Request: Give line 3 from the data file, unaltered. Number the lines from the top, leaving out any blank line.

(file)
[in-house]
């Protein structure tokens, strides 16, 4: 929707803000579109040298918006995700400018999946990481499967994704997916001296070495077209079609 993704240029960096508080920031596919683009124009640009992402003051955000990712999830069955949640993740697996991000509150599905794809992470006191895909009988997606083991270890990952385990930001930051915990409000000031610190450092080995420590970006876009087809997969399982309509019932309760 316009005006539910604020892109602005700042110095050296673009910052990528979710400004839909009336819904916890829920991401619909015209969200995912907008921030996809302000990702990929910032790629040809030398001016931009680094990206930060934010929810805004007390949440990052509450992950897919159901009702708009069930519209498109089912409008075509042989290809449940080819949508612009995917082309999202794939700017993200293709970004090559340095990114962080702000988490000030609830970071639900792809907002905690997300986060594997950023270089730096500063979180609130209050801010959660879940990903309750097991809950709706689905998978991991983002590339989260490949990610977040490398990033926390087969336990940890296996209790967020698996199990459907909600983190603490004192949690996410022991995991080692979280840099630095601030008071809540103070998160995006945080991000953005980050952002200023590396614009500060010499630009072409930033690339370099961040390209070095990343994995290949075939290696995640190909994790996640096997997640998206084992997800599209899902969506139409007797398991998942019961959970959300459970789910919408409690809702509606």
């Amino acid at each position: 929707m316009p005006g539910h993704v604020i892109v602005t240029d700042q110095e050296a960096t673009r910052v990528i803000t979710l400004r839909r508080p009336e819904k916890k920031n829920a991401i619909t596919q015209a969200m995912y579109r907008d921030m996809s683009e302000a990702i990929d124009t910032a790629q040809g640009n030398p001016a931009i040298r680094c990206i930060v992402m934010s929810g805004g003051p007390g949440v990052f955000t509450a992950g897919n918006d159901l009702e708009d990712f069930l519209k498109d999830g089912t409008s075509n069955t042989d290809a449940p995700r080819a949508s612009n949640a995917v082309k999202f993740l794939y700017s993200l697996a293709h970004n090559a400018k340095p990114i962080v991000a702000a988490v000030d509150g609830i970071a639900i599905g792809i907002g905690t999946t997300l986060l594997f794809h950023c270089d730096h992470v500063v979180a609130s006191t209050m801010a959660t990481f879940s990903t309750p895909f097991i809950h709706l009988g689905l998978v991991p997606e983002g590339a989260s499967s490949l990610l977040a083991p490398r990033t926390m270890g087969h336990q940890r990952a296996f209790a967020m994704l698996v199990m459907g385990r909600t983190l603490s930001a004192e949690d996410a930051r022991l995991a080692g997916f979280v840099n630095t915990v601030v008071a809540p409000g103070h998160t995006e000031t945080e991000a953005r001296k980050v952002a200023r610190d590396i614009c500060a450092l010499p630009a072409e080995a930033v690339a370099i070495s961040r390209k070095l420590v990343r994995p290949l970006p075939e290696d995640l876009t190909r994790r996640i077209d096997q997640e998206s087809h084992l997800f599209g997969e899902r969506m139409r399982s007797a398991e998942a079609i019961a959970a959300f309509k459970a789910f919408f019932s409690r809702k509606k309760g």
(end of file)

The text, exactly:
């Amino acid at each position: 929707m316009p005006g539910h993704v604020i892109v602005t240029d700042q110095e050296a960096t673009r910052v990528i803000t979710l400004r839909r508080p009336e819904k916890k920031n829920a991401i619909t596919q015209a969200m995912y579109r907008d921030m996809s683009e302000a990702i990929d124009t910032a790629q040809g640009n030398p001016a931009i040298r680094c990206i930060v992402m934010s929810g805004g003051p007390g949440v990052f955000t509450a992950g897919n918006d159901l009702e708009d990712f069930l519209k498109d999830g089912t409008s075509n069955t042989d290809a449940p995700r080819a949508s612009n949640a995917v082309k999202f993740l794939y700017s993200l697996a293709h970004n090559a400018k340095p990114i962080v991000a702000a988490v000030d509150g609830i970071a639900i599905g792809i907002g905690t999946t997300l986060l594997f794809h950023c270089d730096h992470v500063v979180a609130s006191t209050m801010a959660t990481f879940s990903t309750p895909f097991i809950h709706l009988g689905l998978v991991p997606e983002g590339a989260s499967s490949l990610l977040a083991p490398r990033t926390m270890g087969h336990q940890r990952a296996f209790a967020m994704l698996v199990m459907g385990r909600t983190l603490s930001a004192e949690d996410a930051r022991l995991a080692g997916f979280v840099n630095t915990v601030v008071a809540p409000g103070h998160t995006e000031t945080e991000a953005r001296k980050v952002a200023r610190d590396i614009c500060a450092l010499p630009a072409e080995a930033v690339a370099i070495s961040r390209k070095l420590v990343r994995p290949l970006p075939e290696d995640l876009t190909r994790r996640i077209d096997q997640e998206s087809h084992l997800f599209g997969e899902r969506m139409r399982s007797a398991e998942a079609i019961a959970a959300f309509k459970a789910f919408f019932s409690r809702k509606k309760g």